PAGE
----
Shakespearianism — an ideological and aesthetic trend characterized by dialogue between Russian and European cultures, based on Russian studies and cultural appropriation of William Shakespeare’s heritage.
As a term, Shakespearianism was first introduced into Russian criticism in the mid-19th century by Pavel Annenkov (chapter called Shakespearianism in Alexander Sergeyevich Pushkin’s Life under Tsar Alexander, 1874). This was chiefly due to the study of simulated dialogue between Pushkin and Shakespeare, and partly to Pushkin being the earliest major scholar of Shakespeare, so the notion of Shakespearianism was most often applied to his creative activity. However, there is still little clarity about the notion of Pushkin’s Shakespearianism. Basically, scholarship reveals overt traces of Shakespeare’s presence in Pushkin’s texts: commentary on his evaluation of the English playwright’s heritage, mentions of Shakespeare’s name and the names of his characters, employment of Shakespearean plots and personages, the role that each genius played in the development of their national literary languages, (the creator of which in England was Shakespeare, and in Russia — Pushkin). On the other hand, Shakespearianism still needs to be studied as a special outlook of the world and of human being (as a dominant world-view feature).
Under the term “Shakespearianism” in research on Pushkin and some other Russian writers (first of all, Fyodor Dostoyevsky) is understood a set of artistic and aesthetic ideas, which characterize Shakespeare’s vision and understandings of history and contemporaneity, past and future (strictly, this is what Pushkin named "Shakespeare’s view"). Shakespearianism revealed itself in the comprehension of Shakespeare’s artistic discoveries, in the large scope of events depicted by Shakespeare, in the intensity and scope of passions, in the playwright’s concepts of human being and history, in regarding the role of chance in history, in the mixture of styles, sometimes thought to be incompatible, combination of prose and verse, etc.
Already the contemporaries of the Russian poet testified to Pushkin’s adoration for the great English playwright, and for them this issue already then presented great interest. The posthumous publication of Pushkin’s manuscripts enabled the readers to ascertain the degree, to which the poet was familiar with Shakespeare and with Shakespeare scholarship. Already in his lifetime, critics would sometimes draw parallels between Pushkin and Shakespeare (regarding each as a sample of aesthetic perfection and artistic skill). Later, many researchers were directly concerned with the study of Pushkin’s Shakespearianism. The Shakespearianism of the poet was not simply a matter of following the literary fashion. From purely literary guidelines, Shakespearianism developed into the central idea of Pushkin’s world-outlook. Pushkin was developing a mature view of history and nations, under Shakespeare’s obvious influence.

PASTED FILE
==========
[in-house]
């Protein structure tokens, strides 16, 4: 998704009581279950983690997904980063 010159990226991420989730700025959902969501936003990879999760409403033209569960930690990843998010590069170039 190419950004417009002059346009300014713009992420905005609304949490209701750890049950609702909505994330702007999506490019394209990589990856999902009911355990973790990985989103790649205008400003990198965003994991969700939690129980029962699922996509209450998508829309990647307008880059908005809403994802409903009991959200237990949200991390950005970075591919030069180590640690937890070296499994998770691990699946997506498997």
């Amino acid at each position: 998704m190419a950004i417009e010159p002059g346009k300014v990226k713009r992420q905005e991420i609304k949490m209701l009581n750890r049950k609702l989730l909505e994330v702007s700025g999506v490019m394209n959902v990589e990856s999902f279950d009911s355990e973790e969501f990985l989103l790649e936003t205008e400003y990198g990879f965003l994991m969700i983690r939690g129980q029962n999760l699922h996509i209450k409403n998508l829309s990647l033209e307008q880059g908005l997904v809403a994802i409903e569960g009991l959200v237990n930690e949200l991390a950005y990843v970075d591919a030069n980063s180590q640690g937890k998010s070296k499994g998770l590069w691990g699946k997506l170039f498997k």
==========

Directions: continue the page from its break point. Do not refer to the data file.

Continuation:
Pushkin considered Shakespeare to be a romanticist, understanding under "true romanticism" first of all art that corresponds to the "spirit of the age" and is connected to the people. Pushkin tried to develop Shakespeare’s artistic system with more direct bearing on the problems of the 19th c. The principal features of Shakespeare’s manner of writing were his objectivity, lifelikeness of characters and "truly description of the age". Pushkin built his tragedy Boris Godunov (1825) “after the pattern of our Father Shakespeare”. The objectivity of the tragedy shows in describing the epoch and the characters of the Russian Time of Trouble (1598–1613). Pushkin learnt that from Shakespeare. Bringing to the foreground the problems of authority and their relations with the people, Pushkin followed Shakespeare. The use of Shakespeare’s discoveries in Boris Godunov was later adopted by Russian drama, especially history plays, in particular — by the writers of the Lyubomudry group: Mikhail Pogodin (Martha, Novgorod Posadnik’s Wife, 1830) and Alexey Khomyakov (False Dmitri, 1833).